No one was visible on the other side of the open doorway. He saw another hallway, carpeted, with some rather fine old paintings, one of which might be by a Dutch master, if he remembered anything from his trips to the British Museum. A Tiffany lamp stood on an inlaid table, glowing like a gem.
This toff’s got plenty of the ready, Bill thought.
He walked down the hall, into a large, plush sitting room: luxurious sofas, a big unlit fireplace, more choice paintings and fine lamps. A grand piano, its wood polished almost mirrorlike, stood in a corner. On an intricately carved table was an enormous display of fresh flowers in an antique Chinese jade vase. He’d never seen flowers like them before. And the decorations on the tables ...
He was staring at a lamp that appeared to be a gold sculpture of a satyr chasing an underdressed young woman when a voice spoke sharply to his right. “The other two are already at work in the back ... The main bathroom’s through here.” Bill turned and saw a gent in the archway to the next room already turning away from him. The man wore a gray suit, his dark hair oiled back. Must be the butler. Bill could hear the other two lads, faintly, in the back of the place, arguing about fittings.
Bill went through the archway as the man in the suit answered a chiming gold and ivory telephone on a table in front of a big window displaying the heroic spires of Manhattan. Opposite the window was a mural, done in the sweeping modern-industrial style, of burly men building a tower that rose up out of the sea. Overseeing the workers in the mural was a slim dark-haired man with blueprints in his hand.
Bill looked for the WC, saw a hallway with a gleaming steel and white-tile bathroom at its end.
That’s my destination, Bill thought bitterly. The crapper. A fine crapper it might be, one of three. My destiny is to keep their WCs in working order.
Then he caught himself. No self-pity, now, Bill McDonagh. Play the cards you’re dealt, the way your Da taught you.
Bill started toward the door to the bathroom hall, but his attention was caught by the half-whispered urgency of the man’s voice as he growled at the telephone.
“Eisley, you will not make excuses! If you cannot deal with these people I will find someone who has the courage! I’ll find someone brave enough to scare away this pack of hungry dogs! They will not find my campfire undefended!”
The voice’s stridency caught Bill’s attention—but something else about it stirred him too. He’d heard that distinctive voice before. Maybe in a newsreel?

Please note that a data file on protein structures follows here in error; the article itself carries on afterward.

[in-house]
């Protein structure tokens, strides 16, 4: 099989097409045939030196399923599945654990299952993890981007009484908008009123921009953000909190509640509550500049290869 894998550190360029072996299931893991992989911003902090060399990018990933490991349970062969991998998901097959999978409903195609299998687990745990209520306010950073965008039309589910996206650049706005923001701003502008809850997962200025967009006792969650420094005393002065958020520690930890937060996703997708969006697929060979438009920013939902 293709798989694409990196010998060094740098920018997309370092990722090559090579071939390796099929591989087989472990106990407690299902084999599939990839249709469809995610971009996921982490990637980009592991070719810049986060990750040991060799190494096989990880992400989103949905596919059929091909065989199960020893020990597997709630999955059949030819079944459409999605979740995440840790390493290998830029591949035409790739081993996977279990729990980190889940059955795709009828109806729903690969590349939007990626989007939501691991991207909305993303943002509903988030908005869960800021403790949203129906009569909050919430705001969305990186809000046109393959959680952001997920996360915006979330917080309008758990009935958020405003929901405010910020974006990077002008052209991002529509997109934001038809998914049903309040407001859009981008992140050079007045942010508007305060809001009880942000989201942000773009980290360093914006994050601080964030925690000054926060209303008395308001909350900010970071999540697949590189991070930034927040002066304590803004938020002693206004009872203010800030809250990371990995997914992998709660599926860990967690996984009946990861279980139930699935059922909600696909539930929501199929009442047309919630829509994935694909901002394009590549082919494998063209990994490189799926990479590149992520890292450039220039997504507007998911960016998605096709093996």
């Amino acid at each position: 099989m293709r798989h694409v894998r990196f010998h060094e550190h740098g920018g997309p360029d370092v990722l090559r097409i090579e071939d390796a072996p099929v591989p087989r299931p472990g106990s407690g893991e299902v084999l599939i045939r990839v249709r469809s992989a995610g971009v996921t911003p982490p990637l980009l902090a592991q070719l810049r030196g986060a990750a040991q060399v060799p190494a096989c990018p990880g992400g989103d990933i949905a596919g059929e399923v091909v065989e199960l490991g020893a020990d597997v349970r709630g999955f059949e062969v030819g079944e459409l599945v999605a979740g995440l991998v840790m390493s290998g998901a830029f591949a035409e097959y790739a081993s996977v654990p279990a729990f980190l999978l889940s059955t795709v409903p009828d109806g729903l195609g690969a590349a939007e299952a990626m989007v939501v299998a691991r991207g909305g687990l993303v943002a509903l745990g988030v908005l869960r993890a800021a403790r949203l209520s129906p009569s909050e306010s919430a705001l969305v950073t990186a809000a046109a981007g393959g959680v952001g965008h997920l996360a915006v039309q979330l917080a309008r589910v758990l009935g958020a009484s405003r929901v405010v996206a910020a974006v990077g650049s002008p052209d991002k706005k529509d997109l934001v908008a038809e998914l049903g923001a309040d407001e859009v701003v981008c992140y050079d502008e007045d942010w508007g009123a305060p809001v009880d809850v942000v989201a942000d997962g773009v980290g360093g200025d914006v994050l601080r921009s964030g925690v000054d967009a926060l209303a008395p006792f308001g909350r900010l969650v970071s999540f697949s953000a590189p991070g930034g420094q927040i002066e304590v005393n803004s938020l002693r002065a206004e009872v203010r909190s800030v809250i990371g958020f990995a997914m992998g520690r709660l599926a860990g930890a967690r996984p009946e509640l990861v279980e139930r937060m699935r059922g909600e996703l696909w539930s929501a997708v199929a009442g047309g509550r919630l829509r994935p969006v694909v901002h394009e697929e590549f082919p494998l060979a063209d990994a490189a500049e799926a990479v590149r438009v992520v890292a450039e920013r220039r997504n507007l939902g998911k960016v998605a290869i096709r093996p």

Bill paused at the door to the hall and had a quick look at the man pressing the phone to his ear. It was the man in the mural—the one holding the blueprint: a straight-backed man, maybe early forties, medium height, two thin, crisply straight strokes of mustache matched by the dark strokes of his eyebrows, a prominent cleft chin. He even wore a suit nearly identical to the one in the painting. And that strong, intense face—it was a face Bill knew from the newspapers. He’d seen his name over the front door of this very edifice. It never occurred to him that Andrew Ryan might actually live here. The tycoon owned a significant chunk of America’s coal, its second biggest railroad, and Ryan Oil. He’d always pictured a man like that whiling the days away playing golf on a country estate.
“Taxes are theft, Eisley! What? No, no need—I fired her. I’ve got a new secretary starting today—I’m elevating someone in reception. Elaine something. No, I don’t want anyone from accounting, that’s the whole problem, people like that are too interested in my money, they have no discretion! Sometimes I wonder if there’s anyone I can trust. Well they’ll get not a penny out of me more than absolutely necessary, and if you can’t see to it I’ll find a lawyer who can!”
Ryan slammed the phone down—and Bill hurried on to the bathroom.
Bill found the toilet in place but not quite hooked up: an ordinary Standard toilet, no gold seat on it. Looked like it needed proper pipe fittings, mostly. Seemed a waste of time to send three men out for this, but these posh types liked everything done yesterday.
He was aware, as he worked, that Ryan was pacing back and forth in the room outside the hall to the bathroom, occasionally muttering to himself.
Bill was kneeling to one side of the toilet, using a spanner to tighten a pipe joint, when he became aware of a looming presence. He looked up to see Andrew Ryan standing near him.
“Didn’t intend to startle you.” Ryan flashed his teeth in the barest smile and went on, “Just curious how you’re getting along.”
Bill was surprised at this familiarity from a man so above him—and by the change in tone. Ryan had been blaring angrily into the phone but minutes before. Now he seemed calm, his eyes glittering with curiosity.
“Getting on with it, sir. Soon have it done.”
“Is that a brass fitting you’re putting in there? I think the other two were using tin.”
“Well, I’ll be sure they didn’t, sir,” said Bill, beginning not to care what impression he made. “Don’t want to be bailing out your loo once a fortnight. Tin’s not reliable, like. If it’s the price you’re worried about, I’ll pick up the cost of the brass...